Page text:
The International Tiger Day came into being after the signing of the Saint Petersburg declaration by 13 tiger range countries in 2010 in Russia.
Kolkata: Every year, thousands of people travel to various parts of the country to have at least a glimpse of probably one of the most beautiful yet elusive animals — the tiger. And while the 2018 tiger census has turned India into the largest and most secure habitat for the Royal Bengal Tiger, here’s a quick look into what is the tiger count in India is according to the last census and why we celebrate World Tiger Day on July 29.
The International Tiger Day came into being after the signing of the Saint Petersburg declaration by 13 tiger range countries in 2010 in Russia. The governments of these tiger range countries had resolved to encourage the conservation, protection of natural habitats and had also aimed to double the number of tigers by 2022.
According to the 2018 Tiger Census report, the total population of Royal Bengal Tigers was 2,967, which is more than double from 2006.
What the 2018 tiger census showed
Tiger population has increased the most in Madhya Pradesh followed by Maharashtra, Karnataka, Uttarakhand and other states. According to the 2018 census, Madhya Pradesh has 526 tigers, which was up from 6 tigers, which was up from 308 in 2014. In Maharashtra, there were 312 tigers spotted in the census which was up from 190 in 2014.
According to the 2006 census report, Telangana had no tiger population at all. Compared to that, the 2018 census report pegged the figure at 26. Similarly, while Arunachal Pradesh had 14 tigers during the 2006 census, by 2010 it had dropped to zero but in the 2018 survey, it reached 29.
While we wait for the latest survey, the last census also showed encouraging figures for the Sundarbans in West Bengal, Assam, Tamil Nadu, Kerala and Rajasthan.
Reasons behind the increase in tiger population
Project Tiger: It was introduced by the Government of India in 1973. The main agenda of this statutory body was to promote tiger conservation. While the effort has seen a lot of change in terms of an increase in the number of tigers in India, a statutory authority with legal backing is needed to ensure proper conservation of tigers.
Based on the recommendations of the National Board for Wildlife under the chairmanship of the Prime Minister, a task force was constituted to look into the problems of tiger conservation in the country. The duties of the task force entailed:
- Strengthening Project Tiger with statutory and administrative powers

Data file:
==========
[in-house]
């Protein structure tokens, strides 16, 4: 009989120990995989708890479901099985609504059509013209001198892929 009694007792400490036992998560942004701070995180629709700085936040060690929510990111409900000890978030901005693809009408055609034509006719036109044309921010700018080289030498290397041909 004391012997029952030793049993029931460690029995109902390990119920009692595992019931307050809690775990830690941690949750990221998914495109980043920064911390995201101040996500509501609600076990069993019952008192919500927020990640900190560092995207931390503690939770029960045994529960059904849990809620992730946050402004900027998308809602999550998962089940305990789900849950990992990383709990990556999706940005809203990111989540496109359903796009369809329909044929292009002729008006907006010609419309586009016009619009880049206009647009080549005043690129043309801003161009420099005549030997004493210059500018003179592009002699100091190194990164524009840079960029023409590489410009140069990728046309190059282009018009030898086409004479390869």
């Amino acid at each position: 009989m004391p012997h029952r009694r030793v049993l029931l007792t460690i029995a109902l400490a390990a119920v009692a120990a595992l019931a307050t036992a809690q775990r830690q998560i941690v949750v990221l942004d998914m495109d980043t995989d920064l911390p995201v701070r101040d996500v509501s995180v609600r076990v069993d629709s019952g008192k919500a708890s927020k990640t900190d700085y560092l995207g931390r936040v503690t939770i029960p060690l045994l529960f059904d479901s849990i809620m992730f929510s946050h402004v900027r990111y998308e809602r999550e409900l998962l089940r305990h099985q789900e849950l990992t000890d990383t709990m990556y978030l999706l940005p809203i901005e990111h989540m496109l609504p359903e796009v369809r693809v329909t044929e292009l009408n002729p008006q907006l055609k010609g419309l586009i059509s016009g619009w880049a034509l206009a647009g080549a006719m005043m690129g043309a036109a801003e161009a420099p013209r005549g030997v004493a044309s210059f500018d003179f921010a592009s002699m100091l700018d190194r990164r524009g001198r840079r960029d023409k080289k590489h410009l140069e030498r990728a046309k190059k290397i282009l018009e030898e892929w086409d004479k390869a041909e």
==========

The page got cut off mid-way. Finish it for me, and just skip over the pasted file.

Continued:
- Creation of Wildlife Crime Control Bureau
- Address the concerns of the local people as well as periodically review the Tiger Project commitments, an annual report should be submitted to the central government before being tabled in Parliament
The statutory authority is called the NTCA (National Tiger Conservation Authority). NTCA addresses administrative and environmental concerns for tiger conservation. It also provides a statutory basis for the protection of ecologically-sensitive areas and endangered species and for tiger conservation.
According to the All India Tiger Estimation report, the tiger population in the country has increased from 1,411 in 2006 to 2,967 in 2018 and one of the main reasons behind this is the tiger project.
Global Tiger Initiative: The Global Tiger Initiative was launched in 2008 as a global coalition of governments, international organisations, civil society, the conservation and scientific community and the private sector. The main was to save tigers from going extinct. The organisations working together towards the goal are the Global Tiger Initiative Council (GTIC), Global Tiger Forum (GTF) and the Global Snow Leopard and Ecosystem Protection Program (GSLEP).
Tiger reserves of India
There are 50 tiger reserves in India. The oldest of which, the Corbett Tiger Reserve in Uttarakhand, was established in 1973 under the auspices of Project Tiger.
While Pench Sanctuary in Madhya Pradesh and Periyar Sanctuary in Kerala are regarded as the best tiger reserves in the country, Sattyamangalam Tiger Reserve in Tamil Nadu has been recorded “maximum improvement” since 2014.
The increase in tiger population has also highlighted the health of the forests. Since tigers are at the top of the food chain, an increase in their numbers means an increase in herbivores and the plants that the herbivores eat. A healthy forest is able to absorb carbon.